Real World Performance – Part 4 – partclone

Another thing I have to do every now and then is to clone a partition to a new drive, e.g. for backup purposes or when upgrading. Depending on the amount of data to transfer, this can be quite a lengthy procedure. Copying 2 TB worth of data from one drive to another, for example, can take quite some time. rsync is a great tool to do this but it seems to be rather slow in practice. So far, I can’t get more than 120 MB/s out of it, even if both source and destination are local SSDs. Furthermore, when copying very small files, the transfer rate plunges into a back hole. So in practice with my mix of data, the whole operation usually takes half a day at least. So perhaps there’s a better way? How about partclone?

Why Not Rsync?

Rsync is great but I guess it checks a lot in the background before and during the transfer of a file, so it is rather slow and CPU limited. Partclone, on the other hand, at least as far as I imagine it, should be the exact opposite, as it copies used blocks of data and doesn’t care at all about individual files. This should be much faster in practice and make use of the available transfer rates of source and destination drives.

Partclone With An Image File

So I gave this a try in practice and used partclone to create a 35 GB image file of a partition which I then copied to the internal Samsung 970 Evo Plus NVMe SSD in my Lenovo X13 notebook. In my previous tests, I got a read and write data rates of around 1.6 GB/s with several simultaneous copy commands. Also previous tests have shown that I can also transfer data to this drive at a rate beyond 800 MB/s. So this would be the lower limit I would expect partclone to match when writing the contents of my image file to an external NVMe SSD connected over USB 3.2.

When I ran partclone, however, I was rather disappointed. What I got was a sustained throughput of around 150 MB/s with a high load on a single CPU. This is rather strange because even ‘cp‘ does much better in the same scenario with a single CPU core. Copying the 35 GB to /dev/null resulted in a speed of 600 MB/s. I ran partclone several times, with hours in between to let the external SSD ‘settle’, but always ended up at the same speed. I’m really puzzled, as reading a huge 30 GB file and writing blocks of data should not involve a huge computational overhead.

In practice, partclone would still speed-up data transfers, as the data rate does not fall into a black hole when a large number of small files are transferred. However, 150 MB/s is half an order of magnitude away from what the I/O hardware and SSDs are capable of in my notebook as shown in previous posts.

Partclone Drive to Drive

But hold on, perhaps partclone performs better if I go for my real scenario and copy a partition directly between two SSDs? I didn’t do this as first as the original SSD in combination with my USB-C/SATA adapter is limited to a read data rate of 220 MB/s with cat and cp. So in a further attempt, I used partclone to transfer the partition directly from the SSD/SATA/USB drive to the SSD/NVMe/USB drive. To my surprise I got a throughput of 220 MB/s, i.e. exactly the maximum the hardware is capable of!? O.k., so it looks like using an image file as source for partclone was the limitation. But since my source drive is ‘slow’, I can’t really say where the real limit would be from a CPU point of view. Anyway, 220 MB/s is way faster than what I could do with rsync if I wanted to copy a complete partition, so I count this as a success for now.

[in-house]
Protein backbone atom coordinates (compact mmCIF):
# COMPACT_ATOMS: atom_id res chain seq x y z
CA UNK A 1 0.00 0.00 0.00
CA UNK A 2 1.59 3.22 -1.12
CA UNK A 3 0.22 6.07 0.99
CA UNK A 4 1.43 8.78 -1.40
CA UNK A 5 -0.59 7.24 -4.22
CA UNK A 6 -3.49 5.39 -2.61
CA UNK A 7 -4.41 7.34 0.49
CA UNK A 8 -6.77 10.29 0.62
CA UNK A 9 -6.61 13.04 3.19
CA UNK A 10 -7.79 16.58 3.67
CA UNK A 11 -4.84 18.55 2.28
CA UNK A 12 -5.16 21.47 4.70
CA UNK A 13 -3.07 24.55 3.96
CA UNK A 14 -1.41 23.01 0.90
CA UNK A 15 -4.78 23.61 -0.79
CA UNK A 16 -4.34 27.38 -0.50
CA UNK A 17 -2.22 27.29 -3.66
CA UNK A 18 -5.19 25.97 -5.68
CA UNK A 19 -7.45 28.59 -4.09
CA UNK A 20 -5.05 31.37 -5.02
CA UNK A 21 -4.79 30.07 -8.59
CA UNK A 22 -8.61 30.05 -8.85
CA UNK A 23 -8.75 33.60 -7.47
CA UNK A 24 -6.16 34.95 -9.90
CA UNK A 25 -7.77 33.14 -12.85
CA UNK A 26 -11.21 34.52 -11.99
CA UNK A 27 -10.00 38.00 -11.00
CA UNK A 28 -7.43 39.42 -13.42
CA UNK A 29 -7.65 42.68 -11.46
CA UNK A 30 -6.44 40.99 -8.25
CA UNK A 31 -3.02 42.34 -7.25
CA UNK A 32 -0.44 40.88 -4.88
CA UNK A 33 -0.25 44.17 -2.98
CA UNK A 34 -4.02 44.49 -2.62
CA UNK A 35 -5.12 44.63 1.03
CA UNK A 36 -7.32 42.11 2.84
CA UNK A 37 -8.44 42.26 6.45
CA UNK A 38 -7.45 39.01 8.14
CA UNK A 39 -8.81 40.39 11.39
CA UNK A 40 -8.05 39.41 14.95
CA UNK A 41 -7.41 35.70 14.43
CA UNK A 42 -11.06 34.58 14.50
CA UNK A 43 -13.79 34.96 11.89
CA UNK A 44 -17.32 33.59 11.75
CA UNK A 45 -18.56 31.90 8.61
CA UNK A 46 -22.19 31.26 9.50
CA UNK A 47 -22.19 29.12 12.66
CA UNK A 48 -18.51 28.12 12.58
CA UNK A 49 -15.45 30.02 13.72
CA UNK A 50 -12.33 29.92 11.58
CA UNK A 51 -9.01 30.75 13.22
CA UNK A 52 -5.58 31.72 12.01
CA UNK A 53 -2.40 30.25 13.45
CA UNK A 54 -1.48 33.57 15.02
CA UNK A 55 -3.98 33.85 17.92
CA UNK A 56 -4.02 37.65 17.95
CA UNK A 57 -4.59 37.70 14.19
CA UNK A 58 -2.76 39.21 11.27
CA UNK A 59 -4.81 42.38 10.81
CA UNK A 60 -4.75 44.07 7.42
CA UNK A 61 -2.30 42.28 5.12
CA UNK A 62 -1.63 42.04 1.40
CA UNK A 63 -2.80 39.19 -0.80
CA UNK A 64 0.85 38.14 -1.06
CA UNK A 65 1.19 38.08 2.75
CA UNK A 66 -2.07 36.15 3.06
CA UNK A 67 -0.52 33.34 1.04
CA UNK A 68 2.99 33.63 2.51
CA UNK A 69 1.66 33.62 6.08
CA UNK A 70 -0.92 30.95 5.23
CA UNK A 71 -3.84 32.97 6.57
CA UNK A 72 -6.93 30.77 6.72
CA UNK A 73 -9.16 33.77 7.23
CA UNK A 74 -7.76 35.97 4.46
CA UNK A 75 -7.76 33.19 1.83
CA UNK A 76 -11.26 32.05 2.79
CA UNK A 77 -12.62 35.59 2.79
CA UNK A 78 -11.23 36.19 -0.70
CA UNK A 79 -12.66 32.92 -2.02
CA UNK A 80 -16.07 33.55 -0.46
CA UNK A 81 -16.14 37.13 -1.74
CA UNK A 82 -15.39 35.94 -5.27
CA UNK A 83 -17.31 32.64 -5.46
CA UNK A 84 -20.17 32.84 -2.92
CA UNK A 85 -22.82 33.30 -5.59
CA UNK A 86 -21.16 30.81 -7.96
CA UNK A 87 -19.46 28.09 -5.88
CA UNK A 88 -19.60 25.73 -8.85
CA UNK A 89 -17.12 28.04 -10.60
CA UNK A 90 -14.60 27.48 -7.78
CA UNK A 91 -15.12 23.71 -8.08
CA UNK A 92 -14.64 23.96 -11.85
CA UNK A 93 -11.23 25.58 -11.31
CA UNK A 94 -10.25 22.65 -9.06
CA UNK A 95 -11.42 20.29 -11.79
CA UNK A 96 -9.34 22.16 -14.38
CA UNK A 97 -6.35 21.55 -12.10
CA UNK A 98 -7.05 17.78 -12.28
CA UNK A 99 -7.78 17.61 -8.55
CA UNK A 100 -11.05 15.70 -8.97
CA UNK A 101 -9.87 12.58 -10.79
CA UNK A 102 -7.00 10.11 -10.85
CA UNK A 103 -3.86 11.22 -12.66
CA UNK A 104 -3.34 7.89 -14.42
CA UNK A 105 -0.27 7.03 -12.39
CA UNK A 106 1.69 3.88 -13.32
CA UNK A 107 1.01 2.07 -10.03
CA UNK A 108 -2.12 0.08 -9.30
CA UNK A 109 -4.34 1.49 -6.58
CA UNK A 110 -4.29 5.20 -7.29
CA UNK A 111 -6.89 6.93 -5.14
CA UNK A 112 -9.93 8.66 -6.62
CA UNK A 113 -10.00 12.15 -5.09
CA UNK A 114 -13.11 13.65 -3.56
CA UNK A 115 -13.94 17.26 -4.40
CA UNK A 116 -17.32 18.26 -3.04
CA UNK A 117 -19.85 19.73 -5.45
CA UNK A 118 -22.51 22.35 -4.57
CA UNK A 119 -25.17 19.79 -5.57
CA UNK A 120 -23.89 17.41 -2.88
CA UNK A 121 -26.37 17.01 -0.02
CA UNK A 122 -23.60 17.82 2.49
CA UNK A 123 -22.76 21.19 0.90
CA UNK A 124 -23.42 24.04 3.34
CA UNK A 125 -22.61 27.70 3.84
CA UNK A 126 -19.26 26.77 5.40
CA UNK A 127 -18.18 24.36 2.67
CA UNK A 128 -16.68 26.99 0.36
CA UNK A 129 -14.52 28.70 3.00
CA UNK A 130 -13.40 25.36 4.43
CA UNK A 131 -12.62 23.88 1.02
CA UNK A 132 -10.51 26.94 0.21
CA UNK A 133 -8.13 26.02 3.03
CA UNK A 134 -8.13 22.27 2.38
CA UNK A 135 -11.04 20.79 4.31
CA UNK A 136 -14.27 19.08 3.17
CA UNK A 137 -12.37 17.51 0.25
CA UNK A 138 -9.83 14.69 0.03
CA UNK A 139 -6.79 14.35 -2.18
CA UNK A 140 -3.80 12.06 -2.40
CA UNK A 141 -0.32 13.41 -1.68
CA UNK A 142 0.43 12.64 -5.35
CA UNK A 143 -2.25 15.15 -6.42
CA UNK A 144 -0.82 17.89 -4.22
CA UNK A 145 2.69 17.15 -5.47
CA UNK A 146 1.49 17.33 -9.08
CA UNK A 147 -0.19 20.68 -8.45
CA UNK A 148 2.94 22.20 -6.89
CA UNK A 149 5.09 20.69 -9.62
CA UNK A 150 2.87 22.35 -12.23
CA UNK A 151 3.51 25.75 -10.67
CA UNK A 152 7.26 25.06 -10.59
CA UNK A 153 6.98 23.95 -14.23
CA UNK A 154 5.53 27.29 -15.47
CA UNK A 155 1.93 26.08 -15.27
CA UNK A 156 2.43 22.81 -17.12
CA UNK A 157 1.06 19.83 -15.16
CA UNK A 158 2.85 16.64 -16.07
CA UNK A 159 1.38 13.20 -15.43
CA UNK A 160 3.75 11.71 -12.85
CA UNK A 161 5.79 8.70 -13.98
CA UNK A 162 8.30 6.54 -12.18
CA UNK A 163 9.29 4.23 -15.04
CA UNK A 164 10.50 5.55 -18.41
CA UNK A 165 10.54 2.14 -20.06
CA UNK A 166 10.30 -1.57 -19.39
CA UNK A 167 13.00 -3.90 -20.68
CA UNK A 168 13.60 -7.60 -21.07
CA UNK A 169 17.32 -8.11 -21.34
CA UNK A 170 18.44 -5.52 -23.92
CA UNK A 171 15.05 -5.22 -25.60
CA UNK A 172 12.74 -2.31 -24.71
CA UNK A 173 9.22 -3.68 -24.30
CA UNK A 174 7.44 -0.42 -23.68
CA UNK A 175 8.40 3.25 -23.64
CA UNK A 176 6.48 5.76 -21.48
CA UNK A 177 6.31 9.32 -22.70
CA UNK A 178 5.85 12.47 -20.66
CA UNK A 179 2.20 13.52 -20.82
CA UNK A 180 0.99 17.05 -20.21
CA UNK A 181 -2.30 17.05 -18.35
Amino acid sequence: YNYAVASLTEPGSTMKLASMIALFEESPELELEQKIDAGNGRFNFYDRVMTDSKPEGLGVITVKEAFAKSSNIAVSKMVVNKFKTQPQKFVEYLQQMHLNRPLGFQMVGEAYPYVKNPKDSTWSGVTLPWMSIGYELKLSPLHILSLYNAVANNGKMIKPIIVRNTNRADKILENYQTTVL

And Then, There’s UAS

I was about to wrap up this post when I had another idea: The SATA to USB adapter I used at first is a rather old model and I faintly remembered that some time ago, I bought two additional ones that support the USB Attached SCSI (UAS) protocol, which is supposed to make things a lot faster. So I gave these adapters a try in the same configuration as above and was very positively surprised: With one of the two UAS capable USB to SATA adapters, I got a sustained transfer speed of 300 MB/s. With the second adapter, the sustained transfer rate over long periods of the 35 GB was almost 400 MB/s, but it emitted a high pitched noise throughout the operation. Also, every now and then, the data transfer would stop for a few seconds. In the end, the overall speed was also in the range of 300 MB/s, or around 18 GB/min. All right, now we are talking! Both adapters are USB 3.0 devices which limits data throughput in the most ideal case to 500 MB/s. So the second adapter got pretty close. There now seem to be USB 3.1 Gen 2 to SATA adapters available that are advertised as supporting USB with 10 Gbit/s. Hm, one of those might push the limits even further.

To be continued.